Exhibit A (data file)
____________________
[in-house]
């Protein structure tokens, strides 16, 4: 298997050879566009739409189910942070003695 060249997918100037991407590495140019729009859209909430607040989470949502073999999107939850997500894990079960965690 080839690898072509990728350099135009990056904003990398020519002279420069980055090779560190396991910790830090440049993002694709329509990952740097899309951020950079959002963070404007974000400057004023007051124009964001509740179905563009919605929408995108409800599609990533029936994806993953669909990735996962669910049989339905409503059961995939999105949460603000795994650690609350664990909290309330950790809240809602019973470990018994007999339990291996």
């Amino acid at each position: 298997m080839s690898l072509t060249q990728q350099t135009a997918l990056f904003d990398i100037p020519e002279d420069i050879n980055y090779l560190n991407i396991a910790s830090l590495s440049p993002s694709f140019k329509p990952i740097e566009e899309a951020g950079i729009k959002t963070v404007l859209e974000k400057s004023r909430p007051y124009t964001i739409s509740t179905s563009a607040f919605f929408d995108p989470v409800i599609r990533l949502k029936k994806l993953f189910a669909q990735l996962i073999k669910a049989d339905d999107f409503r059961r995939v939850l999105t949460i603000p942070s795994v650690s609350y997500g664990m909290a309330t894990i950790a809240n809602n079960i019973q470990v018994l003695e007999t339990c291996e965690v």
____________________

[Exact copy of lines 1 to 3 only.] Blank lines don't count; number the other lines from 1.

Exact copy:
[in-house]
């Protein structure tokens, strides 16, 4: 298997050879566009739409189910942070003695 060249997918100037991407590495140019729009859209909430607040989470949502073999999107939850997500894990079960965690 080839690898072509990728350099135009990056904003990398020519002279420069980055090779560190396991910790830090440049993002694709329509990952740097899309951020950079959002963070404007974000400057004023007051124009964001509740179905563009919605929408995108409800599609990533029936994806993953669909990735996962669910049989339905409503059961995939999105949460603000795994650690609350664990909290309330950790809240809602019973470990018994007999339990291996």
């Amino acid at each position: 298997m080839s690898l072509t060249q990728q350099t135009a997918l990056f904003d990398i100037p020519e002279d420069i050879n980055y090779l560190n991407i396991a910790s830090l590495s440049p993002s694709f140019k329509p990952i740097e566009e899309a951020g950079i729009k959002t963070v404007l859209e974000k400057s004023r909430p007051y124009t964001i739409s509740t179905s563009a607040f919605f929408d995108p989470v409800i599609r990533l949502k029936k994806l993953f189910a669909q990735l996962i073999k669910a049989d339905d999107f409503r059961r995939v939850l999105t949460i603000p942070s795994v650690s609350y997500g664990m909290a309330t894990i950790a809240n809602n079960i019973q470990v018994l003695e007999t339990c291996e965690v």